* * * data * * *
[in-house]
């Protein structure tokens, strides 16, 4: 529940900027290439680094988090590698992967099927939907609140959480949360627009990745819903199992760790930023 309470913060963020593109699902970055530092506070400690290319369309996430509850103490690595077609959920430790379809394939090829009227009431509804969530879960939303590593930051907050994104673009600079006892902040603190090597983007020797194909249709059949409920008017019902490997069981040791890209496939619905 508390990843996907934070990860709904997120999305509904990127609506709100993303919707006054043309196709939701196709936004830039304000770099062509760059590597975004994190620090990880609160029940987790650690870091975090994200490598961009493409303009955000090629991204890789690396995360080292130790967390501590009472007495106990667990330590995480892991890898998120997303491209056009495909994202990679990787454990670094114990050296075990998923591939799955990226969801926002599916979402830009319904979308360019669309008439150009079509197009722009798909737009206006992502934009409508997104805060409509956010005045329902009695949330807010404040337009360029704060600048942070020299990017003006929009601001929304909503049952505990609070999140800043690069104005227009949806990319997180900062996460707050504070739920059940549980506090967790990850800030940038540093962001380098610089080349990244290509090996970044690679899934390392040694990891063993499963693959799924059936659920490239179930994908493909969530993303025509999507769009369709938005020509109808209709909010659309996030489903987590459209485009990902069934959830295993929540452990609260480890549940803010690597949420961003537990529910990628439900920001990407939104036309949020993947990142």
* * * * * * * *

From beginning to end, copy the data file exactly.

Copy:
[in-house]
């Protein structure tokens, strides 16, 4: 529940900027290439680094988090590698992967099927939907609140959480949360627009990745819903199992760790930023 309470913060963020593109699902970055530092506070400690290319369309996430509850103490690595077609959920430790379809394939090829009227009431509804969530879960939303590593930051907050994104673009600079006892902040603190090597983007020797194909249709059949409920008017019902490997069981040791890209496939619905 508390990843996907934070990860709904997120999305509904990127609506709100993303919707006054043309196709939701196709936004830039304000770099062509760059590597975004994190620090990880609160029940987790650690870091975090994200490598961009493409303009955000090629991204890789690396995360080292130790967390501590009472007495106990667990330590995480892991890898998120997303491209056009495909994202990679990787454990670094114990050296075990998923591939799955990226969801926002599916979402830009319904979308360019669309008439150009079509197009722009798909737009206006992502934009409508997104805060409509956010005045329902009695949330807010404040337009360029704060600048942070020299990017003006929009601001929304909503049952505990609070999140800043690069104005227009949806990319997180900062996460707050504070739920059940549980506090967790990850800030940038540093962001380098610089080349990244290509090996970044690679899934390392040694990891063993499963693959799924059936659920490239179930994908493909969530993303025509999507769009369709938005020509109808209709909010659309996030489903987590459209485009990902069934959830295993929540452990609260480890549940803010690597949420961003537990529910990628439900920001990407939104036309949020993947990142």